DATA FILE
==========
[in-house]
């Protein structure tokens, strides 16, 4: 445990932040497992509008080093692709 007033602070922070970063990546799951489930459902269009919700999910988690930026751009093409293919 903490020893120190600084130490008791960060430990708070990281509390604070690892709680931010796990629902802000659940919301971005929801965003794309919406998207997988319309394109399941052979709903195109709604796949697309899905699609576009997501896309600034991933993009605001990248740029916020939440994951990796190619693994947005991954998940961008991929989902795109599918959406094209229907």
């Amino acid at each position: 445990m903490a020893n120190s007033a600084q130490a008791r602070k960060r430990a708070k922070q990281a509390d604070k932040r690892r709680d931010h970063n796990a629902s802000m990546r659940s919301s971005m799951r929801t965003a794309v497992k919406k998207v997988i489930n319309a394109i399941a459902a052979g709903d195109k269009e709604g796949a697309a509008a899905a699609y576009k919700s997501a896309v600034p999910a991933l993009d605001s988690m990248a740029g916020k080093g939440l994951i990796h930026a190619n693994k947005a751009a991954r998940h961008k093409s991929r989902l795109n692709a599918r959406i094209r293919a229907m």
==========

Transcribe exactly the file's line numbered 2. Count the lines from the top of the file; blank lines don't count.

């Protein structure tokens, strides 16, 4: 445990932040497992509008080093692709 007033602070922070970063990546799951489930459902269009919700999910988690930026751009093409293919 903490020893120190600084130490008791960060430990708070990281509390604070690892709680931010796990629902802000659940919301971005929801965003794309919406998207997988319309394109399941052979709903195109709604796949697309899905699609576009997501896309600034991933993009605001990248740029916020939440994951990796190619693994947005991954998940961008991929989902795109599918959406094209229907």